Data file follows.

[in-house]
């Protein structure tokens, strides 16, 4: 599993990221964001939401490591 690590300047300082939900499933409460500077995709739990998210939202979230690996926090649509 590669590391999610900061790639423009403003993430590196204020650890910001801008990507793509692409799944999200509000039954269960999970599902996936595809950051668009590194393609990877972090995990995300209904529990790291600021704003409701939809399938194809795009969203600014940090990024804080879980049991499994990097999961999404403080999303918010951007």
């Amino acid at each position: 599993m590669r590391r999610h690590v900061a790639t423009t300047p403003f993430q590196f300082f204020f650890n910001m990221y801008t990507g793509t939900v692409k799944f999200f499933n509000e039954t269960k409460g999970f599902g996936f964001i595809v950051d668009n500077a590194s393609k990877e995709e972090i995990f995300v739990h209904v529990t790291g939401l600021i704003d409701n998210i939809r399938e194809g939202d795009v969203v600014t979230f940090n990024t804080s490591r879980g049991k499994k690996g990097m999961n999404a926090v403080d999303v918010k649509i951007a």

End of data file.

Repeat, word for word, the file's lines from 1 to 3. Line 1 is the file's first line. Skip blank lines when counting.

[in-house]
């Protein structure tokens, strides 16, 4: 599993990221964001939401490591 690590300047300082939900499933409460500077995709739990998210939202979230690996926090649509 590669590391999610900061790639423009403003993430590196204020650890910001801008990507793509692409799944999200509000039954269960999970599902996936595809950051668009590194393609990877972090995990995300209904529990790291600021704003409701939809399938194809795009969203600014940090990024804080879980049991499994990097999961999404403080999303918010951007």
């Amino acid at each position: 599993m590669r590391r999610h690590v900061a790639t423009t300047p403003f993430q590196f300082f204020f650890n910001m990221y801008t990507g793509t939900v692409k799944f999200f499933n509000e039954t269960k409460g999970f599902g996936f964001i595809v950051d668009n500077a590194s393609k990877e995709e972090i995990f995300v739990h209904v529990t790291g939401l600021i704003d409701n998210i939809r399938e194809g939202d795009v969203v600014t979230f940090n990024t804080s490591r879980g049991k499994k690996g990097m999961n999404a926090v403080d999303v918010k649509i951007a």